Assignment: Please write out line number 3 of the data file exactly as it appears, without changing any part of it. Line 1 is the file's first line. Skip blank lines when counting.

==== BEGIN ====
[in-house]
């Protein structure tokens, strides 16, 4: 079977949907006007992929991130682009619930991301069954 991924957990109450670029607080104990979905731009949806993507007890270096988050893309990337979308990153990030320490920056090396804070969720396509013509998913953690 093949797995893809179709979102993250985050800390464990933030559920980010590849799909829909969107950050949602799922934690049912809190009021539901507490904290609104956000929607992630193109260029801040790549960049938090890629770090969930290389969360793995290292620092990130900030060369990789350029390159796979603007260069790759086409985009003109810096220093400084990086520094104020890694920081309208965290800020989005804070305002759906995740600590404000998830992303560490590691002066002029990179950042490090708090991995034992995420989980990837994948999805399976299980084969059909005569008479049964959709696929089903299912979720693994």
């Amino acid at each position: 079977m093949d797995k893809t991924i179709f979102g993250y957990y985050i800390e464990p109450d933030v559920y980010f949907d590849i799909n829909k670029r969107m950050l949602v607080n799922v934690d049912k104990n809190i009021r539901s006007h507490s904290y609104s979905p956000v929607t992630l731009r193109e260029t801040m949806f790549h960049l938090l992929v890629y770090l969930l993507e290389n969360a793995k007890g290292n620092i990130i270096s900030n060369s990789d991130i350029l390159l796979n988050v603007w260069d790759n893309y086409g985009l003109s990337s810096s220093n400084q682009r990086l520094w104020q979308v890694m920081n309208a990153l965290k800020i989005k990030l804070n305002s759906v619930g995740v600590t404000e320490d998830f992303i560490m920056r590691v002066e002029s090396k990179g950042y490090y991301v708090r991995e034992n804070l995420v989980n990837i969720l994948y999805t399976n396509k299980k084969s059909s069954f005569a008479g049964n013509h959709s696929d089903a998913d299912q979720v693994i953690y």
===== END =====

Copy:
């Amino acid at each position: 079977m093949d797995k893809t991924i179709f979102g993250y957990y985050i800390e464990p109450d933030v559920y980010f949907d590849i799909n829909k670029r969107m950050l949602v607080n799922v934690d049912k104990n809190i009021r539901s006007h507490s904290y609104s979905p956000v929607t992630l731009r193109e260029t801040m949806f790549h960049l938090l992929v890629y770090l969930l993507e290389n969360a793995k007890g290292n620092i990130i270096s900030n060369s990789d991130i350029l390159l796979n988050v603007w260069d790759n893309y086409g985009l003109s990337s810096s220093n400084q682009r990086l520094w104020q979308v890694m920081n309208a990153l965290k800020i989005k990030l804070n305002s759906v619930g995740v600590t404000e320490d998830f992303i560490m920056r590691v002066e002029s090396k990179g950042y490090y991301v708090r991995e034992n804070l995420v989980n990837i969720l994948y999805t399976n396509k299980k084969s059909s069954f005569a008479g049964n013509h959709s696929d089903a998913d299912q979720v693994i953690y």